E. Marlborough supervisor argues that a majority of residents don’t support Rt. 82 plan
By Mike McGann, Editor, The Times
EAST MARLBOROUGH — While the township is in line to get some $1.4 million in state and federal funding to build a bike path — and has spent more than $200,000 of township money on the project — at least one Township Supervisor is arguing that a majority of township residents oppose the project.
The subject came up during Monday night’s Board of Supervisors meeting, as the supervisors discussed hiring an acquisition consultant to assist in the process of getting easements along Route 82 near the middle and high school complex.
Supervisor Robert Weer reiterated his opposition to the project even while acknowledging that a majority of his colleagues disagreed with him.
“Out there, in talking to the community, there’s a lot of opposition to this project,” he said.
Township manager Jane Laslo said she disagreed with that assessment and in her experience, there’s support in the community for the one-mile bike path, expected to be the first link that would run eventually from Unionville to Kennett Square. She compared it with the sidewalk project in Unionville Village.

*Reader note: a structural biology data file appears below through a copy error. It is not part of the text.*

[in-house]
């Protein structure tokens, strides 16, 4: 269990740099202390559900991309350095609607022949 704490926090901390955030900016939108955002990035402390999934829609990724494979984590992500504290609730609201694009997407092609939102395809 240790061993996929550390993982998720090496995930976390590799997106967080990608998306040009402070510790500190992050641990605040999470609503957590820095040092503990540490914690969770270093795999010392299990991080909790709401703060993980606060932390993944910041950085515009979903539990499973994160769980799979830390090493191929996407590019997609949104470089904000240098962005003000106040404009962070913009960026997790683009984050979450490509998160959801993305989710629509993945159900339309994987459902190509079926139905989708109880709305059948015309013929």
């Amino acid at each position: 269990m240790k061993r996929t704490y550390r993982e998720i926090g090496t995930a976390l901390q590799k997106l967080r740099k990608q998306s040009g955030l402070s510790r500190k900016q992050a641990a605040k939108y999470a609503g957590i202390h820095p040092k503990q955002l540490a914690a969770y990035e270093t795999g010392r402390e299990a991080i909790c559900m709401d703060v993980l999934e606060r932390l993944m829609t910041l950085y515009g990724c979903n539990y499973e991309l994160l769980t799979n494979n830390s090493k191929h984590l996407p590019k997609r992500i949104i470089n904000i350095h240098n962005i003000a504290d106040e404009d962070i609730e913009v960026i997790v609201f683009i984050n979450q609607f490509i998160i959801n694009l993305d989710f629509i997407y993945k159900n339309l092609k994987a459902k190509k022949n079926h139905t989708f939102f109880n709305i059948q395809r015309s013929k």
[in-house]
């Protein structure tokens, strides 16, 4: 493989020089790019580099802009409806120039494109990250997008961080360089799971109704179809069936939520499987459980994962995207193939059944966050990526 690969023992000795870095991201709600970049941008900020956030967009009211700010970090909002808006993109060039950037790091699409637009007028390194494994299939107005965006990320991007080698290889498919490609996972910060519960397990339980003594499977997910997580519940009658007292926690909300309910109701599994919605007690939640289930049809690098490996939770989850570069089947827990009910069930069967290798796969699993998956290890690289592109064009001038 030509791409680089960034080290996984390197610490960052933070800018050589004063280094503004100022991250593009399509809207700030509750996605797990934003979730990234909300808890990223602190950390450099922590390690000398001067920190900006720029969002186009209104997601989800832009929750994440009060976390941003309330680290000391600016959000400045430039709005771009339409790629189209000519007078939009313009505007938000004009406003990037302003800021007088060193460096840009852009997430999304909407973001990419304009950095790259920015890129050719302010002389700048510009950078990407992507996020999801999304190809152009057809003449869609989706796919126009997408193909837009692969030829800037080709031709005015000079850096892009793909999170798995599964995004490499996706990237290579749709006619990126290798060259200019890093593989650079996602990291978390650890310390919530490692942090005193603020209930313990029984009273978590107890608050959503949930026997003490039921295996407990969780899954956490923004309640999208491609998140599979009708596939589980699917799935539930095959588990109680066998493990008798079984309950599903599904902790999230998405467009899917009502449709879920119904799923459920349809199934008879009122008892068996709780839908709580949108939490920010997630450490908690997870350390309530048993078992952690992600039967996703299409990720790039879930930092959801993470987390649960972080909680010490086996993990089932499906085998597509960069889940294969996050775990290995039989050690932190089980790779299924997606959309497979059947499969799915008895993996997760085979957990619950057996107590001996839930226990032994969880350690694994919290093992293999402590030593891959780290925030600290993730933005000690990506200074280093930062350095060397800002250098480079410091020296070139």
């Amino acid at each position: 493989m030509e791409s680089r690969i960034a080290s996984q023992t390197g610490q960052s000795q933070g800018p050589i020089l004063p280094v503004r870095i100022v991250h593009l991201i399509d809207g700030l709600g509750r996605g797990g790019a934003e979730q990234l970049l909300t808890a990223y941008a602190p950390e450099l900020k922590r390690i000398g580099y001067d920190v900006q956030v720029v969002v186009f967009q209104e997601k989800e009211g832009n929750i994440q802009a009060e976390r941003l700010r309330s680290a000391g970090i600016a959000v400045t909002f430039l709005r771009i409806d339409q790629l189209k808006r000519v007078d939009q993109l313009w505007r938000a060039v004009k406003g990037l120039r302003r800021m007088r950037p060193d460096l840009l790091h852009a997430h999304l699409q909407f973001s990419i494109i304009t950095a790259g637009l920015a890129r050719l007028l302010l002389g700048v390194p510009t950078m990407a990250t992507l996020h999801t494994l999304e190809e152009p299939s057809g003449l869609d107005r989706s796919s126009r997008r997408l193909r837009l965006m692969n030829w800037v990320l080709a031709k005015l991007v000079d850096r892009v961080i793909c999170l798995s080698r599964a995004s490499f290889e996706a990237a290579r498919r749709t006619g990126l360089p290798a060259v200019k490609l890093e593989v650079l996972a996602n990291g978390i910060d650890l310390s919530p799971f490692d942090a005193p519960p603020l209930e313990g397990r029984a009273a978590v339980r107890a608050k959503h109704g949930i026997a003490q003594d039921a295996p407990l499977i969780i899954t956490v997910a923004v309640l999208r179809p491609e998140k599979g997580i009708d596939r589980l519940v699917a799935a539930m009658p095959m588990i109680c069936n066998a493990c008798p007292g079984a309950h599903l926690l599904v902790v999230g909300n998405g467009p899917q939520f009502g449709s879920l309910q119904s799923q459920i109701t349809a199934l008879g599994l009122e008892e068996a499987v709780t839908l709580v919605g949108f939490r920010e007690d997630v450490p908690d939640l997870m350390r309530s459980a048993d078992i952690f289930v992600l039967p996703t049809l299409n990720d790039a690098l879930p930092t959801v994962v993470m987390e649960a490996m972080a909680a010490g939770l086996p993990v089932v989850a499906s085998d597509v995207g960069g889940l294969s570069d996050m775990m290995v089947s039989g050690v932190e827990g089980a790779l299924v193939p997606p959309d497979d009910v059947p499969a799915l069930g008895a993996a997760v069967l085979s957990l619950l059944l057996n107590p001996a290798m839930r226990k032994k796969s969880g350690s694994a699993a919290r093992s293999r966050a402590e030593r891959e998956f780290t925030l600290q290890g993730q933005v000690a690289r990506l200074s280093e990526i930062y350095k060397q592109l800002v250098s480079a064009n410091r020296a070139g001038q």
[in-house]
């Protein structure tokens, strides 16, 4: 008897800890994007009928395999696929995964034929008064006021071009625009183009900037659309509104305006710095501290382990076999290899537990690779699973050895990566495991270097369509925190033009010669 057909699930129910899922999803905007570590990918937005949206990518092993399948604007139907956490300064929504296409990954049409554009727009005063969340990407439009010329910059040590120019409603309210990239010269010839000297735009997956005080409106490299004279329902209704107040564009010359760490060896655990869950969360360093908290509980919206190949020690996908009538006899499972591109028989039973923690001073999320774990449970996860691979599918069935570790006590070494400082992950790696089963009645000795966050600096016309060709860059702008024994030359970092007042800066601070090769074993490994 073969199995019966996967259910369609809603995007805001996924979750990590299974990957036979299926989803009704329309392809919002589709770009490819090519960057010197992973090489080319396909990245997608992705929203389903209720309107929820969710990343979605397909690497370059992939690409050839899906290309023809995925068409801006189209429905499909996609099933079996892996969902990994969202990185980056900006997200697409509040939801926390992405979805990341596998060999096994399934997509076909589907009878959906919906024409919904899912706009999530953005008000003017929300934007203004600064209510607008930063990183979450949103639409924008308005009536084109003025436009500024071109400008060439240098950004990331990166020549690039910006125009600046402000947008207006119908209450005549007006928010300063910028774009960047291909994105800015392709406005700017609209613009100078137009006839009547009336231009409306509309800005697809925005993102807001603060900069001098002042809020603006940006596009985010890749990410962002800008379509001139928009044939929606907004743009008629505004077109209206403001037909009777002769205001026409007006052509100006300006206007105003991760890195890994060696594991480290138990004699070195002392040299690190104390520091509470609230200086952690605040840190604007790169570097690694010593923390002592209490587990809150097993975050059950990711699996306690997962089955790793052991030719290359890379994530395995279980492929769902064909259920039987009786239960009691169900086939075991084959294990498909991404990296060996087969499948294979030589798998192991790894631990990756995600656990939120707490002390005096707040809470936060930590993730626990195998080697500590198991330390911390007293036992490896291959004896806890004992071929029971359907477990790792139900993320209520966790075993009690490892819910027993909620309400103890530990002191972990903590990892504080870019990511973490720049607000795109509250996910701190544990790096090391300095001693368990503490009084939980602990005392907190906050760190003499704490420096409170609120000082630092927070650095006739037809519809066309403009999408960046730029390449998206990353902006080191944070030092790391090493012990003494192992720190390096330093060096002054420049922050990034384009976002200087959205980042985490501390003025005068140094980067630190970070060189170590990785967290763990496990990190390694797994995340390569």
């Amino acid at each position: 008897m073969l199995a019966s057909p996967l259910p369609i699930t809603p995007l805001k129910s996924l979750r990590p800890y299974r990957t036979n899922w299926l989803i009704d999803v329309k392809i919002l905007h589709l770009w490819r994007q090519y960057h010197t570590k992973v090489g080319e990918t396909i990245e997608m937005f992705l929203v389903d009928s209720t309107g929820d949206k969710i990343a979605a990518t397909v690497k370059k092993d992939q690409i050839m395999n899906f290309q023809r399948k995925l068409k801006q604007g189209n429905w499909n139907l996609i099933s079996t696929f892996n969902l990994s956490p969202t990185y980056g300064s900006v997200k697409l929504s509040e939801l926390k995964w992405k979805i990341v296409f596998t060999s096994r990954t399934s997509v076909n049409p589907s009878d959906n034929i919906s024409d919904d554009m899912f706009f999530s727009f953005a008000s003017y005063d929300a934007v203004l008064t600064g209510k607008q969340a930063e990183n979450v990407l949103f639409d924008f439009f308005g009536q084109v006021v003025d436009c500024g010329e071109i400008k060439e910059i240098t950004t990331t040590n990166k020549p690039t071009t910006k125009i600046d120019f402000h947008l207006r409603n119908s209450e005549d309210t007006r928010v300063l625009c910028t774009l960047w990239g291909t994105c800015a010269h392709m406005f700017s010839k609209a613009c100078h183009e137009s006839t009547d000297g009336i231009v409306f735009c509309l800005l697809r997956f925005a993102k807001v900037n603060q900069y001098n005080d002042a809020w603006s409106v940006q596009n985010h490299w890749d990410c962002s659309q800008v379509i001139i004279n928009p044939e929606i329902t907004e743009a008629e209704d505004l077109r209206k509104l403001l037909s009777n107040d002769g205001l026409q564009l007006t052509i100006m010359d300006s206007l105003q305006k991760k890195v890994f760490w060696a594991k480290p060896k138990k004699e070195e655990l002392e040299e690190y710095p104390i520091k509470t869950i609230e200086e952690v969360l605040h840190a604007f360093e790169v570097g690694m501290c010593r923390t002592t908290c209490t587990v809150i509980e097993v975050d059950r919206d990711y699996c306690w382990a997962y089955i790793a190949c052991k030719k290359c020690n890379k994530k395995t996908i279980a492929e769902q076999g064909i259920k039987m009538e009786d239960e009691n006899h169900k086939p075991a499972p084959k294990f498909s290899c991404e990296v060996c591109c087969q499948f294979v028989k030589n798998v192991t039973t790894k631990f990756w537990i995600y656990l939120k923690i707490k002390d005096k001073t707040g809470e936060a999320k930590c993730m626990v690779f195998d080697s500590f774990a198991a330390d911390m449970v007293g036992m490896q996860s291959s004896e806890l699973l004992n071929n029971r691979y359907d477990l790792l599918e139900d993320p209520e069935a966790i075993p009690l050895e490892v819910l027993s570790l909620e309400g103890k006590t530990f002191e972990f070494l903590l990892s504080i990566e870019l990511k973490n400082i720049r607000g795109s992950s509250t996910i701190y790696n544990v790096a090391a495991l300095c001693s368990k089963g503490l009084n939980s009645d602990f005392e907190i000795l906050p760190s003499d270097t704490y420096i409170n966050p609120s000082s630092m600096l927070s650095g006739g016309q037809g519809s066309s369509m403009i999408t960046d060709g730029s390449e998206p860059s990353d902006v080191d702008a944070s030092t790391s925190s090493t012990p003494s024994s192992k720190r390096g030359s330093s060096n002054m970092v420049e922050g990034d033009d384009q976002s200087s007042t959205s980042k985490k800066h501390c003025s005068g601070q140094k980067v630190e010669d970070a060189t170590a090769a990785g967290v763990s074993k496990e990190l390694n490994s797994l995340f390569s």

“It took us 12 years to complete the project,” she said. “But now it’s a wonderful, cohesive part of the community.”
Another point she made: the remaining funding of the project comes from federal state sources. If the township were to bail out, the money would be spent elsewhere and the $200,000 plus spent on plans by the township would be completely wasted.
“At this point, we’re only talking about using the dollars from the federal government,” Supervisors chair Cuyler Walker said. “The only question is whether we’re improving or degrading the township. For better or worse, the money is going to be spent somewhere else if we don’t use it.”
Still, Walker agreed that the board should hold off adopting a resolution on the project, wanting township solicitor Frone Crawford to review it and offer comments — particularly concerning any future financial commitments for the township. Crawford was on vacation and could not attend this month’s supervisors meeting.
In other news, the supervisors voted to replace the retiring Susan Beech on the township planning commission with Charles Streitweiser by a 3-2 vote. Walker and colleague Richard Hicks argued for Streitweiser, noting that he had completed Chester County’s Master Planner program.
While agreeing that all of the other candidates were qualified, both said the extra training made Streitweiser especially valuable to the planning commission. Walker said he hoped that the other applicants could be found another role to volunteer for the township and thanked them for expressing interest in the post.
The supervisors also approved hiring a consultant to review the land-use ordinance of the township as part of a process to standardize language between the township and neighboring West Marlborough and Newlin, all slated to share a regional comprehensive plan.